Anyway the police came and drove us around to look for the suspects. Obviously it was unlikely that we’d see them because they were wearing bandanas, but it was part of the procedure they had to follow. After driving around the parts of Bridgetown we’d seen before, they drove us a bit further out into the hood/ghetto, which was like another world. I know that everywhere has bad parts, but it was bigger than I would have expected, and the vibe there didn’t seem nice at all. After seeing that area, it made a bit more sense to me why two young guys would rob people at gunpoint at 10pm in the middle of a lit-up bridge.
We didn’t find the suspects and arrived at the police station where we had to each go with a separate detective in a separate room to sort out the statements and things like that. Up to this point, the police system seemed a lot more efficient than what I’d experienced in Panama, but once the statement process started, I wasn’t so sure.
In Panama I had to hand-write the statement on a piece of paper and sign it, and that was all. In Barbados, they wanted it typed up (fair enough), but they wanted it to be in a very specific and formal type of English (e.g. using words like “aforementioned”) so they didn’t let me write it myself (even though I’m pretty sure a statement should be in the words of the witness?)…
The detective would ask something (e.g. “where were you originally headed that night?”) and would then use my answer to create a sentence in his own words with the information I gave him. This may not sound tedious, but trust me… The amount of spelling mistakes he made and then had to go back and correct… and the amount of times he decided he could re-phrase it in a better way… and the amount of times he scrolled back up after realising he’d missed out something important (e.g. the colour of the clothes I was wearing)… made this process take about two hours.
We did some other things such as trying to track my phone from their computer using iCloud etc., so in the end we didn’t leave there until about 2am by which time boredom had taken over from shock (for me anyway). The policemen dropped us home and said they’d be in touch via email about the development of the case. Unsurprisingly, they haven’t been in contact and it’s been 6 weeks since I’ve been back now.
We couldn’t sleep much that night because we kept talking about what happened and trying to fill in the parts that were missing from the picture we had in our heads of it, and we felt really angry that we’d missed out on what would have been an amazing last night in Barbados all because of those two boys. However, we were also grateful that they didn’t want anything other than material things and we were ‘happy’ that it happened on our last night, otherwise we would have been scared for the rest of the holiday.
Since I’ve been back, I’ve definitely been more freaked out when walking around London at night. I mean, I was never 100% comfortable with it anyway, but I find that I’m more suspicious of the people I see hanging around at night now, and I sometimes find myself planning which way to run if the weird-looking man walking towards me tried to do anything.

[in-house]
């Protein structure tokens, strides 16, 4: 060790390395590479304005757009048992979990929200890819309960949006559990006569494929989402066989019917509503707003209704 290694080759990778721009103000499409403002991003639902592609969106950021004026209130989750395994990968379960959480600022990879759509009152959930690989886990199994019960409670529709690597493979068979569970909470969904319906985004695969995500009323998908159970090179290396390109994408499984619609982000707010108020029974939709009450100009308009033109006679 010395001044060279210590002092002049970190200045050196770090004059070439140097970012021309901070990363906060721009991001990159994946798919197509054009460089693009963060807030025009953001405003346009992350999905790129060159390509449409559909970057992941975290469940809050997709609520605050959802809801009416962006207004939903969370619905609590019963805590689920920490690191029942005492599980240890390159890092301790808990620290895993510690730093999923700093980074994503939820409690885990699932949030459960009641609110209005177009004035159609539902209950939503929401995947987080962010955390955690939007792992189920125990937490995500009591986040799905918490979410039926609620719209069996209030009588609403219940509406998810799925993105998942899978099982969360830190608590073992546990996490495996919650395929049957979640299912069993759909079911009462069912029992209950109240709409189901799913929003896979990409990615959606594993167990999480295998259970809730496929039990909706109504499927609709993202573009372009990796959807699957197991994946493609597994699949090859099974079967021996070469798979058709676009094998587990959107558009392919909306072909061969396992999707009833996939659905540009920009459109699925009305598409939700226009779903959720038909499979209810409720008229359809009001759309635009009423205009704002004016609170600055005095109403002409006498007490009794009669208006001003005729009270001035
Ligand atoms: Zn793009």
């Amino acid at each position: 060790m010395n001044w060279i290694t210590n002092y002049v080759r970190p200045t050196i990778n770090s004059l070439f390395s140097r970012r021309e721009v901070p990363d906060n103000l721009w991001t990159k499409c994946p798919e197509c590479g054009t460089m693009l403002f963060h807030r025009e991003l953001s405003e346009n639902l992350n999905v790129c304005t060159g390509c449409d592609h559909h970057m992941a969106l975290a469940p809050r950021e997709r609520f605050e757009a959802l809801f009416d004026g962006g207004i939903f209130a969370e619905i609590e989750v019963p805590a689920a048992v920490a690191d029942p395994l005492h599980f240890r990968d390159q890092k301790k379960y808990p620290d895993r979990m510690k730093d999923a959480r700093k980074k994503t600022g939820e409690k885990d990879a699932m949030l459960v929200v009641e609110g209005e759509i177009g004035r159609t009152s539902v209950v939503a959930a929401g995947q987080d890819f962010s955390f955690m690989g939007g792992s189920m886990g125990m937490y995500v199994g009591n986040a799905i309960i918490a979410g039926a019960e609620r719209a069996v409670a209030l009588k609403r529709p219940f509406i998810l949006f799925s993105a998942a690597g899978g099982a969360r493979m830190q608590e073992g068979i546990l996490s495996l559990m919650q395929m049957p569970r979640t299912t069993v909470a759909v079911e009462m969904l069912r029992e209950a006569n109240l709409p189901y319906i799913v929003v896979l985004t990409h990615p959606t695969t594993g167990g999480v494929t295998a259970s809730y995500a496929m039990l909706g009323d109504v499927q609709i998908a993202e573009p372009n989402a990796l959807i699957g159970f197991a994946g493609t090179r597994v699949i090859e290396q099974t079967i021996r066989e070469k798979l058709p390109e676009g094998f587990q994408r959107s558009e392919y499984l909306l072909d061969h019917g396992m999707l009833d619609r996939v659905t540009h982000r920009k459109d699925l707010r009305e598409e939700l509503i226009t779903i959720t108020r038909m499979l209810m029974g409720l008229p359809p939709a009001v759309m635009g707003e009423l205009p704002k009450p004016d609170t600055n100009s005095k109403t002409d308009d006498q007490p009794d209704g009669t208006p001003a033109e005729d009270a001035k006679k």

To be honest, I was kind of aware that something like this was going to happen to be at some point seeing as I always insist on travelling to places that people tell me not to travel to, and on doing things the “local” way. As I said, I’m happy I didn’t get hurt. In the future when I’m travelling, I’ll do my best to make local, trustworthy male friends and travel with them to parties etc.
Another thing I’ve learnt is that it might be a good idea to carry some emergency money in your bra/shoe or something in case you get robbed and need money to use a pay-phone to get help or to get a taxi home etc.
Also I’ve realised that you can’t compare your own city to the city you’re visiting. It was silly of me to assume that Bridgetown would still be lively at 10pm just because London is. Even if questions like that may sound stupid, take advantage of your hostel receptionist, couchsurfing host or whatever local contact you have, and ask them those kinds of questions.
Anyway, I still have so much love for Barbados and I think it’s home to loads of great people. Just because this one thing happened to us doesn’t mean Barbados is a bad place, and it doesn’t even mean Bridgetown is a bad place… just make sure you don’t stay out there after the shops start closing, unless you’ve got some nice Bajan boys to look after you.
1 thought on “Getting Robbed at Gunpoint in Barbados”
waaaaw. zoe thats messed up. my cousin and his Gospel group got robbed in their hotel rooms in Barbados aswel. it was a travesty but thank god anything worst didn’t happen to you…. you must know by now i have contacts in most caribbean countries like those “nice bajan boys you so mentioned”. and my DJ tour was june – july this year in barbados, st vincent , st lucia and i cancelled jamaica on the account of my grandad’s passing. but i could of just missed you there girl. so let me know where you are going before you go there next time please.
x Akil aka DJ Choc-T